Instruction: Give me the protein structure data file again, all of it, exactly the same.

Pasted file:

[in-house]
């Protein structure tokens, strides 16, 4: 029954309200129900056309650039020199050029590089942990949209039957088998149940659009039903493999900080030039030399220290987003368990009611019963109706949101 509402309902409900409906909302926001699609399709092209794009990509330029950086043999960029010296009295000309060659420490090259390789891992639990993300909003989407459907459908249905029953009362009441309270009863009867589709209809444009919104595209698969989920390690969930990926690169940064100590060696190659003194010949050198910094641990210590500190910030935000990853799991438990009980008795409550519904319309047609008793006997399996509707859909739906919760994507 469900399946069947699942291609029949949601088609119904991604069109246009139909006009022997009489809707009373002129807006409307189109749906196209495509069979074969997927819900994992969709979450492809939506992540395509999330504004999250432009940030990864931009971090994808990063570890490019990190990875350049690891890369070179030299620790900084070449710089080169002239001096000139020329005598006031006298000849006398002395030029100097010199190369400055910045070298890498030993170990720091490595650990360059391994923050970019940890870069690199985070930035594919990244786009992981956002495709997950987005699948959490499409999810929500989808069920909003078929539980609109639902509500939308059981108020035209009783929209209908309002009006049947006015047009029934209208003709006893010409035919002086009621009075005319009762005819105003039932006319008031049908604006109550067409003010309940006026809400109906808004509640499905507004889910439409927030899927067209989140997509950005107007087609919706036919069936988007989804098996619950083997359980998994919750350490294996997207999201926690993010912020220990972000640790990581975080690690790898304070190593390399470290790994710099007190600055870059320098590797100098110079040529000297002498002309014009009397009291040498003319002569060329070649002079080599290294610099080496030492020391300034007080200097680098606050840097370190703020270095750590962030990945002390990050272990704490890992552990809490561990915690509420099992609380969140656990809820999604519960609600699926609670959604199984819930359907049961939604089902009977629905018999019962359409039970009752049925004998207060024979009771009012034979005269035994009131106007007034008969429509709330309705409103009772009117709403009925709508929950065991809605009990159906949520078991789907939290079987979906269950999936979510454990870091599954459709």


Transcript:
[in-house]
């Protein structure tokens, strides 16, 4: 029954309200129900056309650039020199050029590089942990949209039957088998149940659009039903493999900080030039030399220290987003368990009611019963109706949101 509402309902409900409906909302926001699609399709092209794009990509330029950086043999960029010296009295000309060659420490090259390789891992639990993300909003989407459907459908249905029953009362009441309270009863009867589709209809444009919104595209698969989920390690969930990926690169940064100590060696190659003194010949050198910094641990210590500190910030935000990853799991438990009980008795409550519904319309047609008793006997399996509707859909739906919760994507 469900399946069947699942291609029949949601088609119904991604069109246009139909006009022997009489809707009373002129807006409307189109749906196209495509069979074969997927819900994992969709979450492809939506992540395509999330504004999250432009940030990864931009971090994808990063570890490019990190990875350049690891890369070179030299620790900084070449710089080169002239001096000139020329005598006031006298000849006398002395030029100097010199190369400055910045070298890498030993170990720091490595650990360059391994923050970019940890870069690199985070930035594919990244786009992981956002495709997950987005699948959490499409999810929500989808069920909003078929539980609109639902509500939308059981108020035209009783929209209908309002009006049947006015047009029934209208003709006893010409035919002086009621009075005319009762005819105003039932006319008031049908604006109550067409003010309940006026809400109906808004509640499905507004889910439409927030899927067209989140997509950005107007087609919706036919069936988007989804098996619950083997359980998994919750350490294996997207999201926690993010912020220990972000640790990581975080690690790898304070190593390399470290790994710099007190600055870059320098590797100098110079040529000297002498002309014009009397009291040498003319002569060329070649002079080599290294610099080496030492020391300034007080200097680098606050840097370190703020270095750590962030990945002390990050272990704490890992552990809490561990915690509420099992609380969140656990809820999604519960609600699926609670959604199984819930359907049961939604089902009977629905018999019962359409039970009752049925004998207060024979009771009012034979005269035994009131106007007034008969429509709330309705409103009772009117709403009925709508929950065991809605009990159906949520078991789907939290079987979906269950999936979510454990870091599954459709």